Preparing for Your Winter UPS Maintenance Inspection
Caution! Winter weather is fast approaching, which for many of us, means making sure our vehicles are prepared to drive in unfavorable weather conditions. Just like you have your vehicle set up for routine maintenance, it’s especially important for your Uninterruptible Power System (UPS) as well. When dealing with critical power equipment, winter maintenance is key for making sure your generator systems are in top working order, and prepared for power outages. To keep your facility online and running smoothly this winter, here is what to watch out for during your UPS’ routine maintenance inspection.
When you hire a qualified firm to perform maintenance inspections on your equipment, you need to have total confidence in that firm’s level of knowledge and level of execution of inspection and testing. However, how do you know what is most important to look for when that firm shows up at your office, ready to perform maintenance? In this blog we will discuss what you should be looking for and what to watch out for with these inspections. Please be aware that this is an abbreviated list and should not be considered comprehensive.
A routine maintenance inspection for your UPS should start with the following:
- Technician is wearing proper Personal Protective Equipment (PPE)
- Proper adherence to Statement of Work (SOW)
- Proper impedance testing and trending of batteries
The technician will likely perform numerous tests during inspection to prove the integrity and safety of the equipment being used. There are several top priorities technicians typically have for performing preventative maintenance on a static UPS.
What are the most important things to check for during a routine maintenance inspection of a UPS?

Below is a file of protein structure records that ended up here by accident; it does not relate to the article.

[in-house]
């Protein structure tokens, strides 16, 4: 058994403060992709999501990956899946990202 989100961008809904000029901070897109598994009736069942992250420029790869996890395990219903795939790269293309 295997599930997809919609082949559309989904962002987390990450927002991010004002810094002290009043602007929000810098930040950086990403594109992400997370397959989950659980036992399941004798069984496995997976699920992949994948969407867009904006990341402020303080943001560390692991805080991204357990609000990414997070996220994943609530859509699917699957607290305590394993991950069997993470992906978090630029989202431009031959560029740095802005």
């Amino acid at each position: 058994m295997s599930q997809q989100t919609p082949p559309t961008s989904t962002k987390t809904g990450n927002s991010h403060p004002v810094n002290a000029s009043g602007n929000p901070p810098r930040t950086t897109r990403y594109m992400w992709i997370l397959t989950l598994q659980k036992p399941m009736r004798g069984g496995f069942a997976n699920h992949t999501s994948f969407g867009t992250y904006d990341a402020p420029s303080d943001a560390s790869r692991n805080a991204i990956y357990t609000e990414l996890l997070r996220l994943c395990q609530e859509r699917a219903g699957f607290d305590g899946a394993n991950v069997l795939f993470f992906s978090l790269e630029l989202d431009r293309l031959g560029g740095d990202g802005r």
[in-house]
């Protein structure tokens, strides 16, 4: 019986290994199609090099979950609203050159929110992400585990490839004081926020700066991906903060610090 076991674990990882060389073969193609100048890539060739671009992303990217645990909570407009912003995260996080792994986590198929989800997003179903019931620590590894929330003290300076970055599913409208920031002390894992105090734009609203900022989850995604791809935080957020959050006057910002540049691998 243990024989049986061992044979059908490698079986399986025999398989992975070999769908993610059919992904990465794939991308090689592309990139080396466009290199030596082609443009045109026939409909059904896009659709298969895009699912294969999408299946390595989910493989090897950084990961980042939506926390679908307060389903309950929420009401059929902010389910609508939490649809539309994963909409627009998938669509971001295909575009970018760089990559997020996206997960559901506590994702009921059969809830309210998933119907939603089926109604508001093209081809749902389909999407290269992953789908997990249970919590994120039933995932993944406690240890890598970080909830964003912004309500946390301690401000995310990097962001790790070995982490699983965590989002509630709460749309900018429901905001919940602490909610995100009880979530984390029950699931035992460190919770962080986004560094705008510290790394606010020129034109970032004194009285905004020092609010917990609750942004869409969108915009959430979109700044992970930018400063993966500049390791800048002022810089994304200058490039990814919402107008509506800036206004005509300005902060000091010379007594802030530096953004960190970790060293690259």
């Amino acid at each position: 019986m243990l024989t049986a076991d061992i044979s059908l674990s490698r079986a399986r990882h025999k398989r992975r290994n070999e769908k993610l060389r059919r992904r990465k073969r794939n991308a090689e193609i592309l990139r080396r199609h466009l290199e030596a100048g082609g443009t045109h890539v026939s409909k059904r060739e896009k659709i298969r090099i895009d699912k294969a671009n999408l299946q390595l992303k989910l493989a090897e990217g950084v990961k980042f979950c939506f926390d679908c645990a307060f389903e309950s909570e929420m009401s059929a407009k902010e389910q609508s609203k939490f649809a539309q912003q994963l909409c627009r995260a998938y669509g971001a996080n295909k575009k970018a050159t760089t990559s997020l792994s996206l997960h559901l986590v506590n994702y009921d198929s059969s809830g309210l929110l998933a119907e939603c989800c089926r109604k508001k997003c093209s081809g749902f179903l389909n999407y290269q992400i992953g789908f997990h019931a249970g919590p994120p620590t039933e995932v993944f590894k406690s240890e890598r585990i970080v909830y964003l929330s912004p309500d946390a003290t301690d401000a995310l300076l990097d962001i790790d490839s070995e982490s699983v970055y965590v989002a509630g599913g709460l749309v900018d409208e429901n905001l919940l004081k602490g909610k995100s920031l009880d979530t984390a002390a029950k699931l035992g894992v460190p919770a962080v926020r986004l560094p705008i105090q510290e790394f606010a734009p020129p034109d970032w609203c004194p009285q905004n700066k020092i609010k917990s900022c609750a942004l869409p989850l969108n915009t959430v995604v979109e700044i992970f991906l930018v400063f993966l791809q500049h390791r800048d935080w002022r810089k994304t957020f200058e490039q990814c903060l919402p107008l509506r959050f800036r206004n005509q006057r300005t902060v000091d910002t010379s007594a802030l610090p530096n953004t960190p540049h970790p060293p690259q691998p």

- Full functionality of the UPS to include bypass operations
- Power Control Board (PCB) thermal inspection
- Capacitor, Silicon Controlled Rectifier (SCR), Insulated Gate Bipolar Transistor (IGBT) and other components integrity
- Battery testing
- A simulation of a power outage to prove functionality
When dealing with maintenance, it’s always important for your technician to be well prepared for potential issues during the inspection process and to be prepared to address them. Here are some typical things to look out for and some general solutions.
What are some possible red flags during the maintenance and testing process and how should they be resolved?
Issue: During thermography scanning, hot spots on connections can be detected, or the technician identifies PCBs or contractors and loose connections.
- Solution: In this case, the UPS may need to be shut down at a convenient time and torqued to specifications. Or components must be replaced if they are worn or loose.
Issue: Event log shows nominal data entries and events that are non-standard.
- Solution: These log entries can help determine if there is an underlying issue with the UPS and possibly predict failures before they happen.
Issue: UPS may have an alarm, or may sound loud or different than normal.
- Solution: A UPS system has numerous components, including fans, relays and contactors that can fail or pose future problems. A preventative maintenance inspection should help to identify these failing components before a problem occurs.
Issue: Upon inspection, battery has failed testing and may be swollen or cracked.
- Solution: Preventative maintenance on UPS batteries helps to identify batteries that are trending poorly. There are a few main issues when it comes to UPS System batteries. The largest contributors to premature battery failure in a UPS are high ambient temperatures and improper charging current. In fact, for every 15 degrees above 77F, a batteries life expectancy is reduced by about 50%. It must first be verified that operation of the charging current is working properly. If the battery itself is old, the string of batteries typically should be replaced in totality. If the battery is new, you may be able to replace individual batteries as one may have been damaged in shipping or have a manufacturing defect.
You should also make certain that your provider has a comprehensive scope of work in place for all major and minor PM inspections and that you both agree to the provisions in the scope of work before any work is done. Contact QPS and we can help you better understand what you should look for in a PM and a comprehensive scope of work.